LANDOVER, Md. -- The Washington Football Team's postgame interview sessions Sunday focused on the feel-good story of quarterback Alex Smith's return to the field in a 30-10 loss in Week 5 against the Los Angeles Rams.
His first game action since suffering a gruesome leg injury two years ago helped obscure a more sobering discussion about the team's quarterback position. After five games, Washington has benched its starter and questions remain about what's left and what's next.
Coach Ron Rivera will stick with Kyle Allen at starter as long as he's healthy and Smith will remain the backup. Dwayne Haskins Jr., who was sent home from the practice facility because of illness on Wednesday, started the first four games and will continue as the third quarterback.
Is Allen more than a backup?
Health will likely be the biggest factor in deciding how long Allen remains the starter. Washington (1-4) traded for him in the offseason because of his knowledge of coordinator Scott Turner's offense, having played in it for two years with Carolina.
Rivera liked how Allen ran the offense in his nearly two quarters of play vs. the Rams. Allen led them on one touchdown drive, capping it with an element the others can't bring right now: mobility. But Rivera also liked his patience on a pivot route by Terry McLaurin, waiting for the receiver to cut inside and then back outside where he could lead him into a 17-yard catch and run.
With upcoming games against the New York Giants (0-5) (twice in three weeks, including 1 p.m. ET Sunday on Fox), Dallas Cowboys (2-3), Detroit Lions (1-3) and Cincinnati Bengals (1-3-1), Allen has a chance to show he can be more than a backup -- or at least a solid and reliable one. In 12 starts with Carolina last season, he threw 17 touchdowns to 16 interceptions and lost seven fumbles.
"Kyle brought some energy," Turner said. "He did a nice job running the offense. ... Kyle did what we asked him to do. I'm looking forward to seeing him continue to play."
What does Smith have left?
Smith replaced the injured Allen on Sunday, his first time playing in a game since he broke the fibula and tibia in his right leg on Nov. 18, 2018. He had been inactive for the first four games and was understandably rusty; he completed nine of 17 for 37 yards, was sacked six times and under duress countless others.
"It [was] almost unfair," Rivera said of Smith's day. "I thought he stood tall. I thought he did some good things. There are some things we'll work at and he'll improve at and we'll continue to get better."
Before his injury, Smith used his mobility to extend plays or hurt teams with his legs. But he also had been sacked a lot in the past: Sunday was the 10th time he has been sacked six or more times, but the first occurrence since 2016.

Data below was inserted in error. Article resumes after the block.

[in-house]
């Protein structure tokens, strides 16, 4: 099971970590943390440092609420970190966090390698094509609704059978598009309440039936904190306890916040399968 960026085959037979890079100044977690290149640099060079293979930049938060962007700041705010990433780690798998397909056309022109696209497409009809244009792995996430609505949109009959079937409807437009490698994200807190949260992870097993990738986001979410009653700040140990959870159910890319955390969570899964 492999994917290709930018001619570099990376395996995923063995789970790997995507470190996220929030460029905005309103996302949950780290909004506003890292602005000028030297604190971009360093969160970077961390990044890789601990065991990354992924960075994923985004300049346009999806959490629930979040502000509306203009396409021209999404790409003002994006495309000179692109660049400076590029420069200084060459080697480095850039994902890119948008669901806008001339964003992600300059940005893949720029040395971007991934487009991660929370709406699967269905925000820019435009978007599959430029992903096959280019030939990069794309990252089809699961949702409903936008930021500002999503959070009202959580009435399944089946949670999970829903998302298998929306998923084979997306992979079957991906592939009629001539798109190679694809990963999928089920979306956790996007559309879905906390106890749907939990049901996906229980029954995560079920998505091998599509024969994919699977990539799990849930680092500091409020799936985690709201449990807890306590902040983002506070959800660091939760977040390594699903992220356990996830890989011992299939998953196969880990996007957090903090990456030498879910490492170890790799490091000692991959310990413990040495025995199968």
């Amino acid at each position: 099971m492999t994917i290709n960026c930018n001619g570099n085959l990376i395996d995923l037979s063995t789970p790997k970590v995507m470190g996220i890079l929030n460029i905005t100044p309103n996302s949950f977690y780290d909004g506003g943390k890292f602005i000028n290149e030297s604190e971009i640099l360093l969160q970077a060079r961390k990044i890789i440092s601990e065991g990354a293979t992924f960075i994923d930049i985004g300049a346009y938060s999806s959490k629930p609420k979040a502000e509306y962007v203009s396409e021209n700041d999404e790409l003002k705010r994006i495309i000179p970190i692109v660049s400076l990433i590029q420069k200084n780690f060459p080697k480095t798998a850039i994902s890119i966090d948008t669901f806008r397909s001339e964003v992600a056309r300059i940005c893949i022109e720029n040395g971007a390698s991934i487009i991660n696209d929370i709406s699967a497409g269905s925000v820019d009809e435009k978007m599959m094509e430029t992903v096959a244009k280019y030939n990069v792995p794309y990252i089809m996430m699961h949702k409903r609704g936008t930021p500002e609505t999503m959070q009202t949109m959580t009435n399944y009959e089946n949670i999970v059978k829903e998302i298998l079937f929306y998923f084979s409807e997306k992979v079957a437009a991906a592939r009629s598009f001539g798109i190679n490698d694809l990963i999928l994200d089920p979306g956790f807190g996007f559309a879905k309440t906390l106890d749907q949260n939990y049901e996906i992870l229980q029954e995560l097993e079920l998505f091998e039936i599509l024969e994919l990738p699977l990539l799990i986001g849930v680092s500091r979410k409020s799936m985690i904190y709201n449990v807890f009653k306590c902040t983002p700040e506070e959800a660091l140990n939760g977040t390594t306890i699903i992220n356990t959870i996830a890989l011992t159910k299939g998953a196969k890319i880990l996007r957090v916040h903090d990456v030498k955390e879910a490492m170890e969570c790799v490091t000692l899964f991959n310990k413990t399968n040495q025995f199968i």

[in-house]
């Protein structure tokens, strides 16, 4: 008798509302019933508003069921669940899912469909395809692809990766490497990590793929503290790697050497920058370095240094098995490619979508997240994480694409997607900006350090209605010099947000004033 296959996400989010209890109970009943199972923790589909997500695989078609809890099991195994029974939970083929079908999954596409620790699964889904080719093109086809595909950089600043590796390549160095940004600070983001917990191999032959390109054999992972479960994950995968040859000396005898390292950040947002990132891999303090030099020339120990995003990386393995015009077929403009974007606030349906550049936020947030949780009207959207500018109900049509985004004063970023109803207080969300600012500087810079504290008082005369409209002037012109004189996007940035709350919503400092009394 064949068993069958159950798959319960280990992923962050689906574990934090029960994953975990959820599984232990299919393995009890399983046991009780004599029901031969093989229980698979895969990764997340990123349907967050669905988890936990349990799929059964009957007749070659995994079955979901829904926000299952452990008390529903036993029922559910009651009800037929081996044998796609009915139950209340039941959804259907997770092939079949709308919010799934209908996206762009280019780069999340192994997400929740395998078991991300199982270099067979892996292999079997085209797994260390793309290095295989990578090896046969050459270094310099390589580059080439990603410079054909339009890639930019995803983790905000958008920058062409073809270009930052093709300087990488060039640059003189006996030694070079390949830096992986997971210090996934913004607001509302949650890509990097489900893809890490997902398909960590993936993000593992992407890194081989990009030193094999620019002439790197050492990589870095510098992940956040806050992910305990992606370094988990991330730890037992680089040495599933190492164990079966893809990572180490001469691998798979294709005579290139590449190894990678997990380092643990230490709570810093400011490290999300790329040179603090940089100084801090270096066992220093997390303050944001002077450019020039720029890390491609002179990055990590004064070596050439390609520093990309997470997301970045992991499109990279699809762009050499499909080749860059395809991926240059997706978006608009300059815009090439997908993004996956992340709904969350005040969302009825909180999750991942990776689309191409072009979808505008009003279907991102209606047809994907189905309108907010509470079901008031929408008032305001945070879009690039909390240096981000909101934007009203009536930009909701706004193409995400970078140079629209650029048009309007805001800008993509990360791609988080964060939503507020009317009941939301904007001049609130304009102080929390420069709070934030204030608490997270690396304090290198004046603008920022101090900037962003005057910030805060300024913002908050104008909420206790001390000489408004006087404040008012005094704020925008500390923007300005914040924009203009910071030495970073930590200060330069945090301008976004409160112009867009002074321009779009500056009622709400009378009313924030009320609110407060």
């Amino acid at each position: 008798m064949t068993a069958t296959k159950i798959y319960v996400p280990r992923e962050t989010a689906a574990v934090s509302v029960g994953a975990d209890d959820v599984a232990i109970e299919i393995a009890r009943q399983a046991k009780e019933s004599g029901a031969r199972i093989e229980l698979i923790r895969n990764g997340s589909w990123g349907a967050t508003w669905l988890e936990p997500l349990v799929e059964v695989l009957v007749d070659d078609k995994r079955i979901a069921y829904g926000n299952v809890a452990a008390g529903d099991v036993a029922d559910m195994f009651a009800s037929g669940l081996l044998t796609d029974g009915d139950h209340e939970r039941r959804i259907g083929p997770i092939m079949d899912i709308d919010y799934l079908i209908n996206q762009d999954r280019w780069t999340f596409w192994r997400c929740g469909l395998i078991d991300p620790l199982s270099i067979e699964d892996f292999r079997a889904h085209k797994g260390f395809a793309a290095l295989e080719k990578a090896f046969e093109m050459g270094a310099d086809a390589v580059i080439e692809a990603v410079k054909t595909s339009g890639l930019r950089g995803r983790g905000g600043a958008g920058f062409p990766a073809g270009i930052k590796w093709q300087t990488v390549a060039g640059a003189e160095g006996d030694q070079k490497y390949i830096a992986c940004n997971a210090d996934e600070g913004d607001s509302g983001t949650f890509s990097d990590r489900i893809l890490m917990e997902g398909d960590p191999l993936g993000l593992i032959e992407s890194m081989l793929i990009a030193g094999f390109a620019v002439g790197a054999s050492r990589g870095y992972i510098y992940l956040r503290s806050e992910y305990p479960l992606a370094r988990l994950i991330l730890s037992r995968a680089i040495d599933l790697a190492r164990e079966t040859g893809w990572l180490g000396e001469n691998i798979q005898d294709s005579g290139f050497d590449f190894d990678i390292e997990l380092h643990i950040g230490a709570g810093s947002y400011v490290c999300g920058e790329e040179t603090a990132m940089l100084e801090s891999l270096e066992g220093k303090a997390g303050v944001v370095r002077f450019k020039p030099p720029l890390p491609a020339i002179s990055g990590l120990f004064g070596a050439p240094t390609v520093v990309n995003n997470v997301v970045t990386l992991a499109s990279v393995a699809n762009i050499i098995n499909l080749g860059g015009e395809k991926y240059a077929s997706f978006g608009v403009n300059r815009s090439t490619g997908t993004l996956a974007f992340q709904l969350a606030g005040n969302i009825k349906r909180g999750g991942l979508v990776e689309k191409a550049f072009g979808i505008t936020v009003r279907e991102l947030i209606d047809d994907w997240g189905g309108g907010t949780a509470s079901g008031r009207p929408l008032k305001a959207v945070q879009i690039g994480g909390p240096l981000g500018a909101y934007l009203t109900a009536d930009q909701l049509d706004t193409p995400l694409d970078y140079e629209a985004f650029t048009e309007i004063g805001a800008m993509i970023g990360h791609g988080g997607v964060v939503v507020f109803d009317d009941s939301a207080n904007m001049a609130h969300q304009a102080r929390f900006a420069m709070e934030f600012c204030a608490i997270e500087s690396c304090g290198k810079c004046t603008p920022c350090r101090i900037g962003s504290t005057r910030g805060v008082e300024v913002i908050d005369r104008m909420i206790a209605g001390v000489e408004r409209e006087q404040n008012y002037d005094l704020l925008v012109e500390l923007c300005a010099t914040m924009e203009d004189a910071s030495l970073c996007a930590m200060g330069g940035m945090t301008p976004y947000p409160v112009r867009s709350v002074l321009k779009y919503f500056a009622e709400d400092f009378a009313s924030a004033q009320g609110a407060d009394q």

"We definitely were kind of licking our chops," Rams defensive lineman Michael Brockers said, "especially when he came in the game, because we knew we didn't have to run after anybody."
Rivera said Smith moved well, though it was clear the 17 surgeries on his right leg have had an impact.
"I saw him get away a couple times," Rivera said. "It was hard. It was very difficult to have success in that situation."
Smith's value extends beyond the field; indeed, he's always one of the first players, if not the first, to arrive at the facility. That was true before he had made the roster and when he was third string.
But at age 36, and having endured what he did, Smith's future in Washington could be brief. If he's cut after the season, Smith would count $10.8 million vs. the salary cap, but the the move would save Washington $13.6 million.
What's next for Haskins?
A breakup with Haskins appears inevitable as both sides will want to move on. Two coaching staffs have now issued the same concerns about Haskins, centering on the off-field work they say he fails to do during the week to prepare for games and even practices. They want him to be the first one in and last one out, or to stay after practice to work on his game, and not doing so has frustrated coaches as well as some teammates. Several sources say those concerns have been communicated to Haskins by both staffs.
Rivera has told Haskins he hasn't quit on him. The coach also has said multiple times that the unusual offseason, because of the coronavirus pandemic, contributed to Haskins' struggles and prevented the staff from learning more about him.
For now, it'll be about how Haskins handles his situation in the coming weeks. He knows his future likely will be with another organization, not the one that drafted him No. 15 overall in 2019. However, there has been no trade request made and the team has not fielded any calls on his potential availability. The feeling is it'll be tough to trade him even if there's a desire from both parties to seek one by the Nov. 3 deadline.
But another team could take a chance on a 23-year-old quarterback with a good arm and a $1.8 million base salary in 2021, believing that after a couple years sitting behind a veteran could help. If Washington trades or releases Haskins after the season, it would cost the team $8.5 million of dead cap room in 2021.
"As we continue to get into this and we get further down the road, who knows what's going to happen?" Rivera said. "But ... it's no different from the expectation of any other player, and that's to be in the meetings, learning, studying, being at practice, learning and studying, participating. That's what I expect of all of our players."